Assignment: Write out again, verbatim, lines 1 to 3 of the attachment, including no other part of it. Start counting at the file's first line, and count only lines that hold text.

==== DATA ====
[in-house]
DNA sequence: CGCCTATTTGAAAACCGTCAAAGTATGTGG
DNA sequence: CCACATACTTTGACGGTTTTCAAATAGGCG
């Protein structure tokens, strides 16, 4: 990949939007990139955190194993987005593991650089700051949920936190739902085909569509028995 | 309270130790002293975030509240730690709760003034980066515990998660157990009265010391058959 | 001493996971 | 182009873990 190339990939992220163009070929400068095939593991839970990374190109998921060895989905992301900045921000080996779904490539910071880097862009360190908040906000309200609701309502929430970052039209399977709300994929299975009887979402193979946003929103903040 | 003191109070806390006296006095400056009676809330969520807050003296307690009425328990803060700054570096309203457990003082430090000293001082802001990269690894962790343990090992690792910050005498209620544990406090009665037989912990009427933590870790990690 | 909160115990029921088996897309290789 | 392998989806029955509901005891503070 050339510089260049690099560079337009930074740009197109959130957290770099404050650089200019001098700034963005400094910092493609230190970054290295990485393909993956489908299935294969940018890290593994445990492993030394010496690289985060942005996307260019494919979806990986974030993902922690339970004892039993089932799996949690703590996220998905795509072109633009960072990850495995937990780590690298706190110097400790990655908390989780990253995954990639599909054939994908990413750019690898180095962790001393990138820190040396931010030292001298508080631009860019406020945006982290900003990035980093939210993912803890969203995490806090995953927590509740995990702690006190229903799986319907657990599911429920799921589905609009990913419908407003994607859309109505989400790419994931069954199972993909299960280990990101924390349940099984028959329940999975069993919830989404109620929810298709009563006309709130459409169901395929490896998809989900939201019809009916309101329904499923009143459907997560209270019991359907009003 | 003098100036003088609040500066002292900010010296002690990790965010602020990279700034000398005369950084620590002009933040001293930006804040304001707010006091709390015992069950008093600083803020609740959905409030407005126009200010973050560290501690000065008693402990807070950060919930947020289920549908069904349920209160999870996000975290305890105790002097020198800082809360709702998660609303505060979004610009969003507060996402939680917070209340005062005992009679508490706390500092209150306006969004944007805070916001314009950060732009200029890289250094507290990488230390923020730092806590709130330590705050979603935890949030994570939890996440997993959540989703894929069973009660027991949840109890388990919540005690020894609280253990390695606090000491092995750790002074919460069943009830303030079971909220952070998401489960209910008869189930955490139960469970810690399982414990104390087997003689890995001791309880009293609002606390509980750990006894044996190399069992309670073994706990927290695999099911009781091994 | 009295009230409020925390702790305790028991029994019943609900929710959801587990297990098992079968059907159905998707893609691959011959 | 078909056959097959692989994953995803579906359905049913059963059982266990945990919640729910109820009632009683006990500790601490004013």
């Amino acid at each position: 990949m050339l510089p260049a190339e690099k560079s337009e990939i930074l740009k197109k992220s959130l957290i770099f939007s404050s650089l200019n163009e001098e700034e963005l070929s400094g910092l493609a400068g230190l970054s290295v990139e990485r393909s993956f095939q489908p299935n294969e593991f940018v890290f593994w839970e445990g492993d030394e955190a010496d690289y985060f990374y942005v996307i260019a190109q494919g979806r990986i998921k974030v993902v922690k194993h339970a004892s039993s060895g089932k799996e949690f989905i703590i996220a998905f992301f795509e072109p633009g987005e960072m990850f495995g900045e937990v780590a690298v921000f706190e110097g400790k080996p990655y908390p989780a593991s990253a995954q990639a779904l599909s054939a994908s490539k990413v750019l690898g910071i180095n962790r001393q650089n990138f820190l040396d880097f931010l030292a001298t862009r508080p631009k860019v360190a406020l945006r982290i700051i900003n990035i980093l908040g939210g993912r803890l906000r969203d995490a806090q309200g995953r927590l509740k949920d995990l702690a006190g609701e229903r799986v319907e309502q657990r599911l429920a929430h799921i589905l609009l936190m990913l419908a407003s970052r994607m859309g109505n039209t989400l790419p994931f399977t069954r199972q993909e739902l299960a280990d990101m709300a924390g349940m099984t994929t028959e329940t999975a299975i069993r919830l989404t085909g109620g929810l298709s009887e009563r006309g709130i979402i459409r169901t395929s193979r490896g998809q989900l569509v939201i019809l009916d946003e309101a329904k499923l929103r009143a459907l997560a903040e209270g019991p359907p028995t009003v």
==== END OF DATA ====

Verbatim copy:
[in-house]
DNA sequence: CGCCTATTTGAAAACCGTCAAAGTATGTGG
DNA sequence: CCACATACTTTGACGGTTTTCAAATAGGCG